The Australia-led search operation for the crashed Malaysian airliner has now shifted 1,100 km further north-east in the southern Indian Ocean following a “new credible lead”, officials said on Friday.
The Australian Maritime Safety Authority (AMSA) said the search would now focus on an area 1,100 km further north-east in the southern Indian Ocean off the western Australian coast. It said the new information was based on analysis of radar data of the plane before contact was lost.
Malaysian officials have concluded that, based on satellite data, the jet flew into the sea somewhere in the southern Indian Ocean. So far no trace of it has been found. Search efforts had until this morning been focusing on an area some 2,500 km to the south-west of Perth. Using satellite images, several nations have identified objects floating in the sea in that area, but there has been no confirmation as yet that any of them are from the plane.
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A statement from AMSA – which is co-ordinating the search said the latest advice had come from the international investigation team in Malaysia. It said that the Australian Transport Safety Bureau (ATSB) had examined the advice “and determined that this is the most credible lead to where debris may be located”.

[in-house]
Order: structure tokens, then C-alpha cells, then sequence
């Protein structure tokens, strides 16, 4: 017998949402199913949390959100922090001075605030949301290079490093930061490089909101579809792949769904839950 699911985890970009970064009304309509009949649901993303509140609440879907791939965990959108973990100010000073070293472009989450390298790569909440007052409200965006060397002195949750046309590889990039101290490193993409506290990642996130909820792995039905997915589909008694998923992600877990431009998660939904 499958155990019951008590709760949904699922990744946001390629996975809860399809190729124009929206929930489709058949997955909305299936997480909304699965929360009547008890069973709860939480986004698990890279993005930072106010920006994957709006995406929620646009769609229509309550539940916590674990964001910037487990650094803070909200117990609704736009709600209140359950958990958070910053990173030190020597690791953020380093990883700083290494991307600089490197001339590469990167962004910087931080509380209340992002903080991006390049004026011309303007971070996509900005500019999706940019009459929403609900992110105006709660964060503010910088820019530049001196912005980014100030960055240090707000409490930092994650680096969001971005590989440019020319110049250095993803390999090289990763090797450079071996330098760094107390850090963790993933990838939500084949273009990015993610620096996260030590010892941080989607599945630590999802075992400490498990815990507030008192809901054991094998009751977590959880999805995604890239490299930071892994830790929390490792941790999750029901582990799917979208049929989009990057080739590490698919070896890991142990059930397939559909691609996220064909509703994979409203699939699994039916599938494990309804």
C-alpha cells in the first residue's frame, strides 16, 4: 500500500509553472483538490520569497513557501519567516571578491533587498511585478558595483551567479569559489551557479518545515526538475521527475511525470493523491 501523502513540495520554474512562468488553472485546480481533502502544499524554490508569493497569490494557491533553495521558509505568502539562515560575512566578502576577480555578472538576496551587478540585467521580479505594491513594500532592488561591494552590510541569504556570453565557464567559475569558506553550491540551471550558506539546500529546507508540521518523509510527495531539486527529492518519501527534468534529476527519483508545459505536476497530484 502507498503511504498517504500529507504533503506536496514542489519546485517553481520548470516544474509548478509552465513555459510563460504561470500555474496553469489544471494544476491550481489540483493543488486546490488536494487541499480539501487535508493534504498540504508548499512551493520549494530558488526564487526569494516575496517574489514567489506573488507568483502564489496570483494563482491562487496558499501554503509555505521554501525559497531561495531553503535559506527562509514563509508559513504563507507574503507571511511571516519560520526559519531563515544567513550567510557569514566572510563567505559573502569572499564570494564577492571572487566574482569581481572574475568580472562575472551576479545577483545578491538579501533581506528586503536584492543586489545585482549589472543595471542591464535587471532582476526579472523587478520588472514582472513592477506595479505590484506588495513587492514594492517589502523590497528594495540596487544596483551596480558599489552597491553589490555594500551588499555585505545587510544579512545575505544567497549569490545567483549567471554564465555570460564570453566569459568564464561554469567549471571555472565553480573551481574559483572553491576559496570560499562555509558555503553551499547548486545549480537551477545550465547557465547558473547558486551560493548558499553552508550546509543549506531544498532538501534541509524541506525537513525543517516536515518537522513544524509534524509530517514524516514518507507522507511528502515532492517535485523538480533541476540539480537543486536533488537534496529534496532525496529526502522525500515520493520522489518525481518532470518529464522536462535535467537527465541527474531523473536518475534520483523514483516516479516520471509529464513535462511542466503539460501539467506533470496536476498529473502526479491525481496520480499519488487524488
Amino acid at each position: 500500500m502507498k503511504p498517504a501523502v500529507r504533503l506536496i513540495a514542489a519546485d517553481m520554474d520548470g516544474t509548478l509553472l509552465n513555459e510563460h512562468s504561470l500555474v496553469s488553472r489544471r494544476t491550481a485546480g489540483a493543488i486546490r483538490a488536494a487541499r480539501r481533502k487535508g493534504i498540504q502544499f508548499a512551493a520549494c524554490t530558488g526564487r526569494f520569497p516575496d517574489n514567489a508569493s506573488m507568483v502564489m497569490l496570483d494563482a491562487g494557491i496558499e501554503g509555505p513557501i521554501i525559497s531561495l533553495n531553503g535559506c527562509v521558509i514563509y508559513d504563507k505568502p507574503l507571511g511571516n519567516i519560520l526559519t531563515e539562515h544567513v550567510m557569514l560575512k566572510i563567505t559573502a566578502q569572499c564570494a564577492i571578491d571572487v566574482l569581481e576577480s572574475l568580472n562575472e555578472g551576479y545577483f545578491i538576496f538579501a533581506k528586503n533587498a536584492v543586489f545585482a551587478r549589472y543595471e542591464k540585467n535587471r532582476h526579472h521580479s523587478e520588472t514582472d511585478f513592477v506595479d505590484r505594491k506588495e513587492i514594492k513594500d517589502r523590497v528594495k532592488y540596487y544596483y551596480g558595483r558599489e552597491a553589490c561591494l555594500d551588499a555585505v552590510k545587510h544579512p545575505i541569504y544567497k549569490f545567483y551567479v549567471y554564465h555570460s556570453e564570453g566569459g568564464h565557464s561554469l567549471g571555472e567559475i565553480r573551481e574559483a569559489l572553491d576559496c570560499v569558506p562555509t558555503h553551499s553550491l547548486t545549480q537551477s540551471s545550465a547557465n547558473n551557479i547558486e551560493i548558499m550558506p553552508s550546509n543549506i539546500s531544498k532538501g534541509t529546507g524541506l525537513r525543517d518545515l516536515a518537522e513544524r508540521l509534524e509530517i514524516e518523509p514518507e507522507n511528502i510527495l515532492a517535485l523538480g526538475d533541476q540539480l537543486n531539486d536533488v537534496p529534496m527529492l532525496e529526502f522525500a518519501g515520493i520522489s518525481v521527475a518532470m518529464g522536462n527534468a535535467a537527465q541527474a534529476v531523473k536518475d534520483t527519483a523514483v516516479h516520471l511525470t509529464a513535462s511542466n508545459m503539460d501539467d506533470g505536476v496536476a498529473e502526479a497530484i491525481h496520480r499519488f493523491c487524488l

It said that the new search area was about 1,850 km west of Perth and covered some 319,000 sq km. “The new information is based on continuing analysis of radar data between the South China Sea and the Strait of Malacca before radar contact was lost,” AMSA said. “It indicated that the aircraft was travelling faster than previously estimated, resulting in increased fuel usage and reducing the possible distance the aircraft travelled south into the Indian Ocean.”
The potential flight path could be the subject of further refinement as investigations continued, the AMSA statement said, adding that satellites would now focus on the new area. “This is a credible new lead and will be thoroughly investigated today,” Australian Prime Minister Tony Abbott said. The new search zone is closer to Western Australia, which should enable the surveillance aircraft to spend longer scanning the sea for debris, the BBC reported. AMSA said nine military aircraft would be flying out on Friday with a civilian aircraft acting as a communications relay in the search area.
Searches by planes were suspended on Thursday because of bad weather but resumed this morning. Five ships from China and one from Australia are also taking part in the search. The Beijing-bound flight MH370 – carrying 239 people, including five Indians, an Indo-Canadian and 154 Chinese – vanished after taking off from Kuala Lumpur on March 8.